How Long You Home For?

I’ve been in Dungarvan for almost a week now and whenever I tell someone that I’m visiting they ask, “How long you home for?”  I love it!  (Though my husband just asked the question of me in a very different tone after he discovered I’d left a tissue in the pocket my jeans before he washed them:). The people here have been incredibly hospitable or “brilliant” as I’ve noted is a common compliment here.  I now know where the Tobin garrulous gene comes from.  You can strike up a conversation with anyone here and have difficulty extricating yourself from it.  I’m not complaining, but am grateful for the discovery.  It’s in the gene pool!


Tommy Mooney Tour Guide par excellence

Yesterday Gerry and I took a lovely hike along the The Cliff Walk, in Ardmore, home of St. Declan (5th Century monk), with our friend Tommy Mooney who acted as tour guide and local historian.  We visited St. Declan’s Well, which Tommy informed us is never dry even during droughts, and the ruins of St. Declan’s Monastery.
The views were stunning.IMG_0844  I took so many pictures I’m finding it difficult to choose one or two or three to post.   After our walk we were joined for soup and bread at The Cliff House by Tommy’s wife Anne who gifted us with homemade brown bread and fresh eggs, which we enjoyed for this morning’s IMG_0839breakfast.

And as if the day hadn’t been nice enough we were treated to traditional Irish music last evening.  The RTE (Radio Televison Eire) lived taped the band Danu’ during the Celtic Media Festival (that’s two festivals in my one week in Dungarvan mind you).  Before they came on stage we heard from many local traditional Celtic groups, including the aforementioned young band Nuadan from my first day here.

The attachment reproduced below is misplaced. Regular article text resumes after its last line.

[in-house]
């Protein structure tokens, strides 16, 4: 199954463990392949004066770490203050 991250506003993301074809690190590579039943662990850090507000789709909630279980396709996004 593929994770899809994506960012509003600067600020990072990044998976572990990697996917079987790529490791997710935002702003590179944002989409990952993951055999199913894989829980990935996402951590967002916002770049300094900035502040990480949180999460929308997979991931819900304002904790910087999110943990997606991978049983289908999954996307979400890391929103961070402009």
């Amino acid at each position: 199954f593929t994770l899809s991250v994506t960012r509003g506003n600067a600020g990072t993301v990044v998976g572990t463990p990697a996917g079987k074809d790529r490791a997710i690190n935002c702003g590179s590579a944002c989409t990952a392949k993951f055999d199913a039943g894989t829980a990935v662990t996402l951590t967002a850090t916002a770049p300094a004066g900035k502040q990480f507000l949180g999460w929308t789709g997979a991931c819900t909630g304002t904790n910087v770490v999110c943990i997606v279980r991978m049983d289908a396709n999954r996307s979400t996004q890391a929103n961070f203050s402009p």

Anne Mooney's Brown Bread

Anne Mooney’s Brown Bread

I spoke to one of the young band of brothers (3 0f 4 of them) and he gave me permission to post a picture.  When I say traditional I mean I didn’t understand a word of the Gaelic that ninety percent of the audience was speaking, but the appeal of the music is universal.  We had a lovely evening with our friends Tom and Carmel Keith whom I’d run into on my first day here and who translated for us.  As the pictures are worth a thousand words I’ll end by saying, I’m home for as long as you’ll have me or 90 days as is the rule.


5 thoughts on “How Long You Home For?

  1. I’m so happy that you’re having such a great experience already! I’ve been enjoying your blog posts too 🙂


  2. What a brilliant post ! It sounds like Ireland is welcoming and a perfect place to be right now. Beautiful pictures. What a fabulous and savory experience. Enjoy each minute to the fullest ! Does school start on Monday ?


  3. Thanks Suzanne! We were out late again last night listening to more traditional music. The hammer dulcimer player was in his eighties! Yes I start at Ballymaloe on Monday:) Hope all is well.


  4. The first time I went to Ireland in Sept. 1981, you and I were Ann Arbor roommates in that crazy upstairs apartment on Mary Street, and working at Cottage Inn. You might remember that I met my mom there, who flew in from Sao Paulo. She and I soon met the Irish-American poet Gibbons Ruark and his wife while tooling around from B&B to B&B. We were delighted when they took us to the kinds of small local pubs you are talking about, and, over time, I’ve stayed in touch with Gib. (Side note: Gib has spent a lot of time “home”–
    he and his wife were dear friends of Seamus and Marie Heaney.) In the past month, seeing your Gerry’s FB posts from Ireland, and then getting an email from Gib, who just got back to North Carolina from another Ireland trip, I was becoming seriously nostalgic. Then I noticed that in the pictures, the weather there seemed similar to our typical April rainforest cool, and newly appreciated our unusual (aka climate change) sunshine this season. Stay warm and dry!


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